I’m combining 2 of my biggest interests for this (and subsequent) posts; food and pregnancy. Much to my surprise I managed to conceive Archie very easily last year (I battled with PCOS for a long time), however I don’t know what will happen next time round and feel conscious that I want my body to be in the best shape possible. It’s taken a bit of blow, emotionally and physically, and I’m using this time to focus on getting everything back in working order. I know people get pregnant every day, without taking folic acid, omega 3, vitamin C etc, but being conscious of it and actively trying is a whole different ball game, and eating healthily can only be a good thing right? So I’ve been doing some research and come up with a fertility foods hit list (below) and will be blogging some fertility friendly recipes.
There has been extensive research to suggest that full fat milk (and cream and yoghurt!) is not only better for you when trying to conceive, but can aid conception and that skimmed milk and skimmed milk products can actually hinder it/ promote infertility. So ditch the low fat yoghurts and have a scoop of ice cream whenever you like, and when drinking milk make sure it is organic. Here is a link outlining the 8 year Harvard study and for more in depth explanation check out this great blog, however I will be sticking to whole organic milk, I can’t quite face raw milk.
ALL VEG BUT ESPECIALLY…
As a huge lover of all gourds, I’m over the moon that butternut squash is such a fertility star food. It is rich in selenium, zinc, calcium, iron, vitamin A and C, folic acid and just about any other fertility-super-nutrient you can think of. I’ll be posting some squash recipes later on.
As far as I (and a million others I am sure) are concerned, greens are always the answer. With years of vegetarianism and anaemia behind me, I had to battle my iron deficiency as best I could with leafy greens and pulses. Juice, salad, stew, soup, curry? Shove some spinach in it. Spinach is iron rich, which is crucial when trying to get pregnant, studies show that women who got their iron from non-meat sources increased their chances of becoming pregnant. This goes for other leafy greens too such as kale, cabbage, chard. These wondrous vegetables are also rich in folic acid and contain a compound, found in broccoli too, that help the body get rid of excess oestrogen. My favourite tip is always keep a bag of frozen spinach in the freezer, it really can be put in almost anything and is much cheaper and handier than buying it fresh.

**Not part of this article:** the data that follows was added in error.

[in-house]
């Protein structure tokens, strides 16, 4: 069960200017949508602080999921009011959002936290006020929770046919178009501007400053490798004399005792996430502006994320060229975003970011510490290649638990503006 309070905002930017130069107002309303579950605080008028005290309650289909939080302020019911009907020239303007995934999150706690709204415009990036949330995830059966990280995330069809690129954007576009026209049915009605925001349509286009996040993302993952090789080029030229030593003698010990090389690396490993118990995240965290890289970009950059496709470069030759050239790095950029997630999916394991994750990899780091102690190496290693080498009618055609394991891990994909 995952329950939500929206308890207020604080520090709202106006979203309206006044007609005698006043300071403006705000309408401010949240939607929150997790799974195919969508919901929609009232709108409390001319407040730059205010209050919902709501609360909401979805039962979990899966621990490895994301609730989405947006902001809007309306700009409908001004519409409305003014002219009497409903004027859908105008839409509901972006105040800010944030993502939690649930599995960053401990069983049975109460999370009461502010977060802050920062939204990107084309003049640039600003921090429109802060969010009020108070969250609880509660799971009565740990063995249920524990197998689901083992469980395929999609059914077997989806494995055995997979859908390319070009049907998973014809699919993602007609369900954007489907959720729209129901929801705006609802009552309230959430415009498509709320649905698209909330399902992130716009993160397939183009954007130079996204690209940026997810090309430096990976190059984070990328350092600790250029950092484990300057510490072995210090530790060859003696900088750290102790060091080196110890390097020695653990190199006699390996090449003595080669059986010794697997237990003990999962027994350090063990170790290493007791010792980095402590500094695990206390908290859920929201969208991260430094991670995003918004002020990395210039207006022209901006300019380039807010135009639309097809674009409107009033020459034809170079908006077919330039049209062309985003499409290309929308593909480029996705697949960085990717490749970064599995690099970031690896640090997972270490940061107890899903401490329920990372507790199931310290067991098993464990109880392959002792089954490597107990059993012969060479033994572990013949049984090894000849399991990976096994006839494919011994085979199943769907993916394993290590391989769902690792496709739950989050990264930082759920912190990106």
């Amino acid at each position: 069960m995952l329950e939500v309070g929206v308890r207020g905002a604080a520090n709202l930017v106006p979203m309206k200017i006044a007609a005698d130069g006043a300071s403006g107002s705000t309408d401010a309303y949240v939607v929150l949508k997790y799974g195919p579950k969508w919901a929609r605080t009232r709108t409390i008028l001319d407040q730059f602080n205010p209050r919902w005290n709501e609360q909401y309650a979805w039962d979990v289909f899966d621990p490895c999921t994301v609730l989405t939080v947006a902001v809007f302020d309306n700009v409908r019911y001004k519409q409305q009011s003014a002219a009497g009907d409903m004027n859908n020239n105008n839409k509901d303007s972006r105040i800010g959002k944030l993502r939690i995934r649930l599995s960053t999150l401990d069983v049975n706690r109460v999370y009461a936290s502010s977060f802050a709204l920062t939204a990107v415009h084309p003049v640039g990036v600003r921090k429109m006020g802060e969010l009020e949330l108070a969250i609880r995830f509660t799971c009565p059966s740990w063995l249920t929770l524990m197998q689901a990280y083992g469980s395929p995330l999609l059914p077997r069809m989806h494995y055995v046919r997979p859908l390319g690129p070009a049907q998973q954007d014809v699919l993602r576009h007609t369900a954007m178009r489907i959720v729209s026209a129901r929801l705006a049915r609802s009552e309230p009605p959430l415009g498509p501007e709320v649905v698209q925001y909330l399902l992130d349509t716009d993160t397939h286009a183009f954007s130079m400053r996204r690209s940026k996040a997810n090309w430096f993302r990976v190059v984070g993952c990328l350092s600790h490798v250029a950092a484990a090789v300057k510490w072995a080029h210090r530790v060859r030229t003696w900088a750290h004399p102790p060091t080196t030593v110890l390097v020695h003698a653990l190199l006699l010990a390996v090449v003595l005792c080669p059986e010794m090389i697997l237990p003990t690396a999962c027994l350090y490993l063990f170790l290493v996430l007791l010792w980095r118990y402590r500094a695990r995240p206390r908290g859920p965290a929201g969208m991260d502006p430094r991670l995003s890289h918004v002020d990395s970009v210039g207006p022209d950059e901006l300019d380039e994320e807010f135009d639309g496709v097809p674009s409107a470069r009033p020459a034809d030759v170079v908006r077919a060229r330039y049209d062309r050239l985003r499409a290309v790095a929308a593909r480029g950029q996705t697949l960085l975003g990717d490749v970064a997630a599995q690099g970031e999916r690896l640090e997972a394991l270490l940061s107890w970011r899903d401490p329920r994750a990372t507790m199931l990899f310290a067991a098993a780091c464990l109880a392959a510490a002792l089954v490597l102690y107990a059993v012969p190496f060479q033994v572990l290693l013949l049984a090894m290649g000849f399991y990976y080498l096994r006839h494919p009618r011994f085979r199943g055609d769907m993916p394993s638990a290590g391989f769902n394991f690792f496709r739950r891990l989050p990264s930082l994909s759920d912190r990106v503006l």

Amongst the highest in Vitamin C, cauliflower is also high in iron fibre, potassium and calcium. All key nutrients to get your fertility to its peak.
Omega-3 rich fish such as wild salmon, sardines, mackerel and herring have huge fertility boosting benefits (as well as making you more clever!). They are said to help regulate reproductive hormones and increase blood flow to reproductive organs. Also they can help relieve stress, which is potentially a big issue when trying to conceive.
BEANS AND PULSES
In the same Harvard research linked in the ‘milk’ category above, the researchers also found that infertility was 39% more likely in women with the highest intake of animal protein. Where as those who a lot of plant protein where significantly less likely to have trouble conceiving. So ditch the red meat and add some chickpeas, beans and lentils into your life.
Pasta, bread, rice… Don’t avoid carbs! It really upsets me that everyone hates carbs so much, as if carbohydrates are the root of all evil. We need carbs, carbs are good for us but go easy on them and opt for complex carbohydrates over refined ones, as they take longer to digest, keeping blood sugar and insulin levels stable. What has this got to do with conception? Well an increase in insulin levels can disrupt reproductive hormones. A Dutch study found that when women had high blood sugar levels they were only half as likely to have gotten pregnant. So switch your rice for brown, pasta to wholewheat, and same with bread.
NUTS AND SEEDS
Nuts and seeds are great sources of monounsaturated and polyunsaturated fats. Not all fats are bad, in fact having unsaturated fats in your diet can help conception as they aid insulin sensitivity (see ‘carbs’ for more details). Good nuts to go for are brazil, almonds, walnuts and pecans. Pumpkin seeds are great as they are high in non-heme iron (the type of iron found in certain plant food and iron-fortified foods). One study found that women who took iron supplements (which is non-heme iron) were 40% less likely to have trouble getting pregnant. Try snacking on an omega 4 seed mix, containing pumpkin, sunflower, sesame and flax seed, or sprinkle into your cereal/ muesli/ porridge or even try adding to smoothies. You can also get a wide range of seed and nut butters now, which are fantastic (make sure they have no added ingredients, just the seed or nut in question). I’m a big fan of pumpkin seed butter which I use as a spread, but have also tried in smoothies – it works fantastically.
I love cinnamon and will put ground cinnamon in almost anything. Porridge? Winner. Smoothies, cakes, stews… all good. It has been long suggested to diabetics to eat cinnamon as it can help improve insulin resistance in the body, which is great when try to conceive as it keeps hormones and blood sugar levels in check.
AND THE REST…
Then it’s all the obvious stuff, that we all know and have heard before – be at a healthy weight (BMI 18.5 – 25), don’t smoke, don’t do drugs or drink (although personally I need the odd glass of wine at the moment). Eat home cooked foods, use olive oil instead of butter, cut out (or down at least) refined sugars, don’t drink fizzy drinks and eat your 5/7/10-a-day, but mainly from veg as fruit is high in sugar too.